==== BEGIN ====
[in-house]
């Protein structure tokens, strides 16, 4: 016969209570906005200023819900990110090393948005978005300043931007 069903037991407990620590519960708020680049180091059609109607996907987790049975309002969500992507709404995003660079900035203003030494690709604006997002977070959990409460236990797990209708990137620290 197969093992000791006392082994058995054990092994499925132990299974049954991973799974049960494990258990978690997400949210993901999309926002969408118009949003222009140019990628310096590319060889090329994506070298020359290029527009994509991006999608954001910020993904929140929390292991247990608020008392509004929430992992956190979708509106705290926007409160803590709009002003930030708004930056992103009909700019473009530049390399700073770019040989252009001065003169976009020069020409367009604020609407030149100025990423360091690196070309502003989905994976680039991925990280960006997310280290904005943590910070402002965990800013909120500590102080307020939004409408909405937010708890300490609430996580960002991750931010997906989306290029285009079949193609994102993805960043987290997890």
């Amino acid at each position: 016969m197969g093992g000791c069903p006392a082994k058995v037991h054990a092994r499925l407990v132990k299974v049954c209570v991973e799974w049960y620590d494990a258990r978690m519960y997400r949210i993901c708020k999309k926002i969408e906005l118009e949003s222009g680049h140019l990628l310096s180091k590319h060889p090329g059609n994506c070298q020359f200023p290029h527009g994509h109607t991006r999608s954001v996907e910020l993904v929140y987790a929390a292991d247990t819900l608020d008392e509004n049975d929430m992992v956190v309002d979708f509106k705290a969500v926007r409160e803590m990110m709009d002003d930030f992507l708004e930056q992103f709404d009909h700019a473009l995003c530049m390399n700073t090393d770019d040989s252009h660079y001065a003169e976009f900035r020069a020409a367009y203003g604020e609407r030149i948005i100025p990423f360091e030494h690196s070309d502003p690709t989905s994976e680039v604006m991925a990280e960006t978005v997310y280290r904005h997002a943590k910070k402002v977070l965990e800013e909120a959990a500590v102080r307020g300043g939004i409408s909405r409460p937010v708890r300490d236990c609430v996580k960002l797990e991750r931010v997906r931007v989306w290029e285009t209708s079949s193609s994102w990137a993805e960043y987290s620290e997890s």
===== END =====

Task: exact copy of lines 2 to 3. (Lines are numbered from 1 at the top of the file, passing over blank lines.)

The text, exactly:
């Protein structure tokens, strides 16, 4: 016969209570906005200023819900990110090393948005978005300043931007 069903037991407990620590519960708020680049180091059609109607996907987790049975309002969500992507709404995003660079900035203003030494690709604006997002977070959990409460236990797990209708990137620290 197969093992000791006392082994058995054990092994499925132990299974049954991973799974049960494990258990978690997400949210993901999309926002969408118009949003222009140019990628310096590319060889090329994506070298020359290029527009994509991006999608954001910020993904929140929390292991247990608020008392509004929430992992956190979708509106705290926007409160803590709009002003930030708004930056992103009909700019473009530049390399700073770019040989252009001065003169976009020069020409367009604020609407030149100025990423360091690196070309502003989905994976680039991925990280960006997310280290904005943590910070402002965990800013909120500590102080307020939004409408909405937010708890300490609430996580960002991750931010997906989306290029285009079949193609994102993805960043987290997890």
């Amino acid at each position: 016969m197969g093992g000791c069903p006392a082994k058995v037991h054990a092994r499925l407990v132990k299974v049954c209570v991973e799974w049960y620590d494990a258990r978690m519960y997400r949210i993901c708020k999309k926002i969408e906005l118009e949003s222009g680049h140019l990628l310096s180091k590319h060889p090329g059609n994506c070298q020359f200023p290029h527009g994509h109607t991006r999608s954001v996907e910020l993904v929140y987790a929390a292991d247990t819900l608020d008392e509004n049975d929430m992992v956190v309002d979708f509106k705290a969500v926007r409160e803590m990110m709009d002003d930030f992507l708004e930056q992103f709404d009909h700019a473009l995003c530049m390399n700073t090393d770019d040989s252009h660079y001065a003169e976009f900035r020069a020409a367009y203003g604020e609407r030149i948005i100025p990423f360091e030494h690196s070309d502003p690709t989905s994976e680039v604006m991925a990280e960006t978005v997310y280290r904005h997002a943590k910070k402002v977070l965990e800013e909120a959990a500590v102080r307020g300043g939004i409408s909405r409460p937010v708890r300490d236990c609430v996580k960002l797990e991750r931010v997906r931007v989306w290029e285009t209708s079949s193609s994102w990137a993805e960043y987290s620290e997890s």